Rally @ Obama Headquarters for Immigration Reform

On May 17, three Yaya’s including myself joined members the Sin Fronteras Youth Group, the Hope Community Center, community members, and allies for a rally in front of the Obama campaign headquarters in downtown Orlando. The purpose of this well attended and spirited rally was to call attention to Obama’s promises of immigration reform and in particular his promise to exercise prosecutorial discretion when targeting and deporting g undocumented people living in the United States. This rally was part of a national day of action organized by United We Dream, a national immigrant youth organization that promotes equal access to higher education for all people regardless of immigration status.

It was very important for me to lend my support to this cause, not merely because I believe in the core message of equality for all people regardless of their immigration status, but because I believe in the young people in my community who are organizing out of necessity and who are fighting to keep their families together and for a better life. People who I consider friends have had to deal with the pain of a parent being deported and adapt to the changes and hardships of living in this country with a fractured family unit and in a steadily increasing climate of intolerance and hate towards immigrants.

Personal friends of mine, that I have met through my work with Yaya, have been inside detention centers and have lived through ICE raids. Undocumented people in my community are being racially profiled and thrown into inhumane detention centers everyday. Organizers that I know, and have grown to love as people, have had to take care of infant children whose parents were deported for no reason. Many farm workers who immigrate to this country because of international policies that benefit the extremely rich while displacing and hurting the poor, are now being terrorized by agents and mechanisms from the same global system that has been engineered to make huge profits for corporation’s while bleeding and displacing the people.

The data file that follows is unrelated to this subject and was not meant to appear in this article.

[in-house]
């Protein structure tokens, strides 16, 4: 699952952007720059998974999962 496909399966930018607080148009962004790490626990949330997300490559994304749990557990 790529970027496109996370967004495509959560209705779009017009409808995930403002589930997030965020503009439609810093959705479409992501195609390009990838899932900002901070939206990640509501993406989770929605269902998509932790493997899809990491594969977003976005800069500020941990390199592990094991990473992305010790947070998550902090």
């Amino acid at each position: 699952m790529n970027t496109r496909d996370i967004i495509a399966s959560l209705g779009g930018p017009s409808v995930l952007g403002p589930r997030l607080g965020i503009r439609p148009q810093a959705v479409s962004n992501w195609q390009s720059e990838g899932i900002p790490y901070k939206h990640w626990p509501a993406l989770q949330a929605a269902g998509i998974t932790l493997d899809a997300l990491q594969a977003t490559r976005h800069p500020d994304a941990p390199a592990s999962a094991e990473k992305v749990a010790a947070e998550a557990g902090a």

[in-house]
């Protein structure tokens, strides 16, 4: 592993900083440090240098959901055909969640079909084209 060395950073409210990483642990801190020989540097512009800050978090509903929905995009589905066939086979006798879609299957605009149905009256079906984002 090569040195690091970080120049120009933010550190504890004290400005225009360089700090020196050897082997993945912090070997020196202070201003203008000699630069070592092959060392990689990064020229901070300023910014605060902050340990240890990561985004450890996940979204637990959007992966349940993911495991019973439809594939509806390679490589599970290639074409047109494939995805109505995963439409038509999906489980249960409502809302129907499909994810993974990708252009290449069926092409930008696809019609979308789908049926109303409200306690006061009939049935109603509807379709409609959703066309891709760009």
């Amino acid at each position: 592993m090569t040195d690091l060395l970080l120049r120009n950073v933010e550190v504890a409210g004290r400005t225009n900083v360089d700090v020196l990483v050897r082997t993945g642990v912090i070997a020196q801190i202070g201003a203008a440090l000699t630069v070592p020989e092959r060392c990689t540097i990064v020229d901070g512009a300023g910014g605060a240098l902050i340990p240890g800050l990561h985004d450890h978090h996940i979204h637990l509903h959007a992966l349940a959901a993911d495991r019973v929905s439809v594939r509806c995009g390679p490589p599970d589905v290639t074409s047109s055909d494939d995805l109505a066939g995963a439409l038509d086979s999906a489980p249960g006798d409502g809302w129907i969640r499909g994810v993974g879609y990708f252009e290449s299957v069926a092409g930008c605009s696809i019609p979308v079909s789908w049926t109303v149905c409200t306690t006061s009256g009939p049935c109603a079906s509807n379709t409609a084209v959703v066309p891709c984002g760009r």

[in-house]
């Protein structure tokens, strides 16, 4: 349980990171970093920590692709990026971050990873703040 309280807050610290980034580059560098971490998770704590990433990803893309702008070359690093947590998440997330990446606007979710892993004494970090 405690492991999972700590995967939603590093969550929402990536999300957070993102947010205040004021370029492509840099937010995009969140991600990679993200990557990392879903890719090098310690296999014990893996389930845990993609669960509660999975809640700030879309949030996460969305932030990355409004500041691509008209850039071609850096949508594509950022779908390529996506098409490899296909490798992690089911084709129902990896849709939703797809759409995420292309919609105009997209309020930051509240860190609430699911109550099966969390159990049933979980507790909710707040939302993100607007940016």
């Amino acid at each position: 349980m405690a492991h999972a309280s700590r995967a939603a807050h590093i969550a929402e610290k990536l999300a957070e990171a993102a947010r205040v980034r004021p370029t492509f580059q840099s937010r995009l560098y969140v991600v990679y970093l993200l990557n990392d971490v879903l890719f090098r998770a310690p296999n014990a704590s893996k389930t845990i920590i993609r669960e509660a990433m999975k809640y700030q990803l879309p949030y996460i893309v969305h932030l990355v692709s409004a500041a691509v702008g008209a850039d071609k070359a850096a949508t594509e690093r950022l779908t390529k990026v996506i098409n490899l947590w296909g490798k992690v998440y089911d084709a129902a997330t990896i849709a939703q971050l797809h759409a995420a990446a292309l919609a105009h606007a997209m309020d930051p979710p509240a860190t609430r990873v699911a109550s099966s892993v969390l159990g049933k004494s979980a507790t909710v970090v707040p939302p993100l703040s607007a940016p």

And meanwhile kids are left behind to be treated as second class citizens? I have friends paying ridiculous rates to go to community college even though they are the brightest most motivated students. Their parents worked extremely hard for them to succeed and now they are being thrown even more hurdles from our government and immigration agencies. We need comprehensive immigration reform now and we need to turn our focus away from deporting “illegal” immigrants and on to changing the corrupt and broken system that is breaking up families and forcing bright and able students to remain in the shadows and to stop striving to become what they dream of in this life.

This being said it was my honor to join with my community of friends and organizers from Apopka and Orlando, and to let Obama know that we are watching him and that we don’t have amnesia. He promised that he would not focus on deporting non-criminals and we will hold him to it , because this is our community that we are fighting for.

We marched and make noise for a long time outside the building while a delegation went up to the HQ. The delegation received a generic welcome from some unimportant staff person and was basically told that all of our concerns were being taken seriously and not to worry. One member of the delegation, a college professor from Seminole State, reported back to the group with a very eloquent and moving speech. He has some undocumented students in his class and he has seen the struggle that they are going through.

All things considered, the rally was a success. I think that we were visible and got our point across to the media and to the Obama campaign. We will not stop until we get justice for our whole community, not just for the most privileged in society. I was very proud to take part in this event with my fellow Yaya members and to support my fellow organizers at the HCC, who did a great job organizing this rally.

Until we get there,

Cole Lee
Orlando YAYA

Photos courtesy of Evelyn Rivera

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